Once the sun is understood as an energy source, students can move on to explore other sources of energy. Here students can draw or find pictures of things that move or do something (i.e., toys, cars, people) and either write or tell what makes each thing "run" or "work." They should focus on things which they are familiar with such as food, batteries, electricity, and gasoline. (Indicator #9 - Physical Science)

Lastly, students can make the connection of how energy makes things work. This by no means expects students to understand the complexities of how energy makes things work, it just expects them to explore examples of how energy can make things work in different ways. Such as, batteries in a toy car make the wheels go around and make the car move or electricity makes the blades of a fan turn and make a breeze. This can be an informal discussion within the class and may not be a formal lesson. (Indicator #7 - Physical Science)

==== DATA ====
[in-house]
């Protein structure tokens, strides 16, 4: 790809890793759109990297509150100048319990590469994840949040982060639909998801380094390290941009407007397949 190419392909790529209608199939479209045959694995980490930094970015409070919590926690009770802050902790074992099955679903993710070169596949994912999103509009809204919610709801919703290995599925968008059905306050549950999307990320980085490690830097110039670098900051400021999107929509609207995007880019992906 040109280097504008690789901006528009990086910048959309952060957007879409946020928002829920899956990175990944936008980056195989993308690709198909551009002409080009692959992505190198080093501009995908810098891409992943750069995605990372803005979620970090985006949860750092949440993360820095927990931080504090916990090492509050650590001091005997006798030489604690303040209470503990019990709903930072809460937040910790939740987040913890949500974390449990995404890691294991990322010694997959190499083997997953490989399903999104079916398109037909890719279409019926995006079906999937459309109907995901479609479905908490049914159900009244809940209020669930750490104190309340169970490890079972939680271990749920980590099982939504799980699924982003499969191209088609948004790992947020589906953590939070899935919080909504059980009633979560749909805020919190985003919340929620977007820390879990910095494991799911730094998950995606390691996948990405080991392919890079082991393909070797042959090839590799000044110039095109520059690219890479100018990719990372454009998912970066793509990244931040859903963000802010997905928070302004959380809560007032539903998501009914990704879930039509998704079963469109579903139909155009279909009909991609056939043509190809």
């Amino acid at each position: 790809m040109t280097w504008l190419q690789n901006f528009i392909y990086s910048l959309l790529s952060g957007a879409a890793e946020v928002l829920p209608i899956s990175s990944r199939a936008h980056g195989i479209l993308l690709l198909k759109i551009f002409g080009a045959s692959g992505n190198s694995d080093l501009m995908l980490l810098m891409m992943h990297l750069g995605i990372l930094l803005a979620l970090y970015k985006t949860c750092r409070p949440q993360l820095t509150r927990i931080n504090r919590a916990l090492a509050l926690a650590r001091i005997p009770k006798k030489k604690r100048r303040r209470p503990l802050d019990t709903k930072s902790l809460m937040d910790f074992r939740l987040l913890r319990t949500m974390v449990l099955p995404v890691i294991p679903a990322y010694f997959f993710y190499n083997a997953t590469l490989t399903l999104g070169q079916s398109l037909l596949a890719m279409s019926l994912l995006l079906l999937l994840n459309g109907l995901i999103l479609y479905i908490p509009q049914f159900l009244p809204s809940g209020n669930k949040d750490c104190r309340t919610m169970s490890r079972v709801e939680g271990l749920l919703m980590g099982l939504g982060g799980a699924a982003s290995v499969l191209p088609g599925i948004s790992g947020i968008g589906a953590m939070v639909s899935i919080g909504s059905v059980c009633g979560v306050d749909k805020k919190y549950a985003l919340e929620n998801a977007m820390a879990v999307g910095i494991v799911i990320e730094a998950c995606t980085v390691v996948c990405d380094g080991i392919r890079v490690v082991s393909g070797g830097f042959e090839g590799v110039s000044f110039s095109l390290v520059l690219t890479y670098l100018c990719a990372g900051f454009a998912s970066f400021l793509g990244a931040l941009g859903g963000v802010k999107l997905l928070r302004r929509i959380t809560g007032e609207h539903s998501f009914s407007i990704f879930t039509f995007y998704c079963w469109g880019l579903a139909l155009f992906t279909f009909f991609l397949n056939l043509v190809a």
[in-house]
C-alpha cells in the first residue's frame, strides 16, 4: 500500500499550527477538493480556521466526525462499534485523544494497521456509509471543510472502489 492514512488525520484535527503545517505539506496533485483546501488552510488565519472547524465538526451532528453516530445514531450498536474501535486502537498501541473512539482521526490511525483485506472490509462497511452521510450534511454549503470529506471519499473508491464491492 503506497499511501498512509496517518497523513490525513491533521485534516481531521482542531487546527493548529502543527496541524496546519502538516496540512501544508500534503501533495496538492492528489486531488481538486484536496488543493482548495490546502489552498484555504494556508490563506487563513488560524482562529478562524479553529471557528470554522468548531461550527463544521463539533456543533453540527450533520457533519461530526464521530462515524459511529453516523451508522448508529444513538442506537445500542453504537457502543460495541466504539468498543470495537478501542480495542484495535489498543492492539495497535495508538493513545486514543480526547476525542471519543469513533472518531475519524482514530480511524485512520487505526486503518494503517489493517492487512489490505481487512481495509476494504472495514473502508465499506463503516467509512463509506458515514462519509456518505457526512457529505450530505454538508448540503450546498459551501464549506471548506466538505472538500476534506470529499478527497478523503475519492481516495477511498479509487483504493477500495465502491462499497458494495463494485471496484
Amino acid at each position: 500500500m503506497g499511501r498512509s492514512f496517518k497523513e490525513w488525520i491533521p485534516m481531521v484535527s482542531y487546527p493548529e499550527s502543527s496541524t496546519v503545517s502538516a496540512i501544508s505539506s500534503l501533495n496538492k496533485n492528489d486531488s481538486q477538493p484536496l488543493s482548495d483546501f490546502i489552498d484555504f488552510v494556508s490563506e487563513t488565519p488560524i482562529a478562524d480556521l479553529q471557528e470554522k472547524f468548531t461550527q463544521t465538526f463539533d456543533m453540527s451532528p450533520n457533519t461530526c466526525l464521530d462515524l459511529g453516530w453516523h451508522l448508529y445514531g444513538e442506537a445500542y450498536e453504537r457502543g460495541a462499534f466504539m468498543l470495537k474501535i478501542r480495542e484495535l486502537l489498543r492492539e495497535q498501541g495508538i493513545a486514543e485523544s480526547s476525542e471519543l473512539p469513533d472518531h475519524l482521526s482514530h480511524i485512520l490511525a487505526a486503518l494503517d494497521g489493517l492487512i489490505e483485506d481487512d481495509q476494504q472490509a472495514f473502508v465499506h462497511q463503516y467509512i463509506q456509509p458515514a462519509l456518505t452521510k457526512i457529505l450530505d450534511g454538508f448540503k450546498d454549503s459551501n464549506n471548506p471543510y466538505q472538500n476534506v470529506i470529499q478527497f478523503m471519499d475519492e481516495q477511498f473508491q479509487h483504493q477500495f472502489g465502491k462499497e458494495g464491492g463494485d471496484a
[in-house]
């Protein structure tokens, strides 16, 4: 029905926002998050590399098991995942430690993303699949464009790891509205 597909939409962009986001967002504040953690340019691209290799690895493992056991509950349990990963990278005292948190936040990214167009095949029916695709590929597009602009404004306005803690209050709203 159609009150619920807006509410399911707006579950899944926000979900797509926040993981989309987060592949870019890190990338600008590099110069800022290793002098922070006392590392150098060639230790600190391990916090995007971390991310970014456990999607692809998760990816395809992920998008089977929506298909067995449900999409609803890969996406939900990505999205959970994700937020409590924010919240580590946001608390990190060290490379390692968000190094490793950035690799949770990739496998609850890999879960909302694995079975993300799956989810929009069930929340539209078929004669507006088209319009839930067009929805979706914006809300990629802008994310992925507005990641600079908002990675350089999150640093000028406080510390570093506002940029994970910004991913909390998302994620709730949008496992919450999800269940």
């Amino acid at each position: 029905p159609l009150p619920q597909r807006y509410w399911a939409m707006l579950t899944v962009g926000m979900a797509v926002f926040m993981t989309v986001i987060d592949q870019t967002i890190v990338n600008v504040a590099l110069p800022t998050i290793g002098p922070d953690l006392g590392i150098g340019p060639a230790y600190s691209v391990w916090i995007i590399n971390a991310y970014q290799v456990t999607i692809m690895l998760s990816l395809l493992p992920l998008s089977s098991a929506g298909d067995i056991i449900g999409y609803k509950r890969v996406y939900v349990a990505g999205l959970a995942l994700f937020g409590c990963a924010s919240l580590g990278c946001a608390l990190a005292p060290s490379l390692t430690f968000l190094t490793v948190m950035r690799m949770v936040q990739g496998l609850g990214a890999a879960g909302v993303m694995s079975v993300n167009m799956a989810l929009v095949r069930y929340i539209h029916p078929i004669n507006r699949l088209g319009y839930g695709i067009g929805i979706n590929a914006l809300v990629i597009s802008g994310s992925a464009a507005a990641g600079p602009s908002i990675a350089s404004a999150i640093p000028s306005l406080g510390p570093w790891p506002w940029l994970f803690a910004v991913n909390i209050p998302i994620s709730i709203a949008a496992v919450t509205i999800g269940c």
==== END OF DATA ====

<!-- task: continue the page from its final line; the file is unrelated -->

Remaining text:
Published Resources

Primarily Physics - AIMS Manual

Activity Title
What is Energy (Fact Sheet)

Web Links

Energy Story

Solar Heat Experiment

Materials that Absorb Solar Energy

Energy and Science Projects For Students

Energy & Science Lesson Plans